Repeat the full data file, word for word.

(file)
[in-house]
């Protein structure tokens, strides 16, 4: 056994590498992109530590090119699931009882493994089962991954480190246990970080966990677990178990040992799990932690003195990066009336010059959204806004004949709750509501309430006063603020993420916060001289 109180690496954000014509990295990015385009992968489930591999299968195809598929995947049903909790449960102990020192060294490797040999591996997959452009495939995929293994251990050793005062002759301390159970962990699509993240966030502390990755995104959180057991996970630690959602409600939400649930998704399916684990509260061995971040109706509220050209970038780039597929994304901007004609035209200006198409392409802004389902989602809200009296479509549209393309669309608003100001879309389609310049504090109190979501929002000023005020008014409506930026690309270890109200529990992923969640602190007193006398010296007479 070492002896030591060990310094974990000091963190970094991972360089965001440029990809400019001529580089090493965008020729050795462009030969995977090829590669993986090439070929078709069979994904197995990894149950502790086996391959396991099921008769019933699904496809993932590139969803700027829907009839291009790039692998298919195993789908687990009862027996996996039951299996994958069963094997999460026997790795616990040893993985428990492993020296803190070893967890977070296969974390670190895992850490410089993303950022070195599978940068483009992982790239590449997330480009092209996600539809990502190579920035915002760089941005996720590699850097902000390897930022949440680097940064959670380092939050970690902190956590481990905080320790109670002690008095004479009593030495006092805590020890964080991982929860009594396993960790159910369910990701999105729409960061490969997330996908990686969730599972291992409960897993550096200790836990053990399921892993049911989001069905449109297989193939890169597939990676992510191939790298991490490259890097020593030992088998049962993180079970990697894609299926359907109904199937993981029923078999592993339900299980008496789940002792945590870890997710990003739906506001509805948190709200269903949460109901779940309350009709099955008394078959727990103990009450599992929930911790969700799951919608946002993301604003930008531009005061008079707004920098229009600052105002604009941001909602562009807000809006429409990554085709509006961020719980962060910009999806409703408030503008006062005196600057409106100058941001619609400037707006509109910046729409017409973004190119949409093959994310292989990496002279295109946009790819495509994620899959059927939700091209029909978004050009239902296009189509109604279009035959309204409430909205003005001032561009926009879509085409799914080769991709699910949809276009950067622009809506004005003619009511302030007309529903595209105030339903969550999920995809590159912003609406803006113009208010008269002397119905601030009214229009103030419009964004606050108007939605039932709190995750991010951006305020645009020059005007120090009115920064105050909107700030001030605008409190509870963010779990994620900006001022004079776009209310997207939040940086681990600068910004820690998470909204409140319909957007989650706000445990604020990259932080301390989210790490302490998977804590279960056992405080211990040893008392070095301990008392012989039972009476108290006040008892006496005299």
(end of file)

[in-house]
């Protein structure tokens, strides 16, 4: 056994590498992109530590090119699931009882493994089962991954480190246990970080966990677990178990040992799990932690003195990066009336010059959204806004004949709750509501309430006063603020993420916060001289 109180690496954000014509990295990015385009992968489930591999299968195809598929995947049903909790449960102990020192060294490797040999591996997959452009495939995929293994251990050793005062002759301390159970962990699509993240966030502390990755995104959180057991996970630690959602409600939400649930998704399916684990509260061995971040109706509220050209970038780039597929994304901007004609035209200006198409392409802004389902989602809200009296479509549209393309669309608003100001879309389609310049504090109190979501929002000023005020008014409506930026690309270890109200529990992923969640602190007193006398010296007479 070492002896030591060990310094974990000091963190970094991972360089965001440029990809400019001529580089090493965008020729050795462009030969995977090829590669993986090439070929078709069979994904197995990894149950502790086996391959396991099921008769019933699904496809993932590139969803700027829907009839291009790039692998298919195993789908687990009862027996996996039951299996994958069963094997999460026997790795616990040893993985428990492993020296803190070893967890977070296969974390670190895992850490410089993303950022070195599978940068483009992982790239590449997330480009092209996600539809990502190579920035915002760089941005996720590699850097902000390897930022949440680097940064959670380092939050970690902190956590481990905080320790109670002690008095004479009593030495006092805590020890964080991982929860009594396993960790159910369910990701999105729409960061490969997330996908990686969730599972291992409960897993550096200790836990053990399921892993049911989001069905449109297989193939890169597939990676992510191939790298991490490259890097020593030992088998049962993180079970990697894609299926359907109904199937993981029923078999592993339900299980008496789940002792945590870890997710990003739906506001509805948190709200269903949460109901779940309350009709099955008394078959727990103990009450599992929930911790969700799951919608946002993301604003930008531009005061008079707004920098229009600052105002604009941001909602562009807000809006429409990554085709509006961020719980962060910009999806409703408030503008006062005196600057409106100058941001619609400037707006509109910046729409017409973004190119949409093959994310292989990496002279295109946009790819495509994620899959059927939700091209029909978004050009239902296009189509109604279009035959309204409430909205003005001032561009926009879509085409799914080769991709699910949809276009950067622009809506004005003619009511302030007309529903595209105030339903969550999920995809590159912003609406803006113009208010008269002397119905601030009214229009103030419009964004606050108007939605039932709190995750991010951006305020645009020059005007120090009115920064105050909107700030001030605008409190509870963010779990994620900006001022004079776009209310997207939040940086681990600068910004820690998470909204409140319909957007989650706000445990604020990259932080301390989210790490302490998977804590279960056992405080211990040893008392070095301990008392012989039972009476108290006040008892006496005299």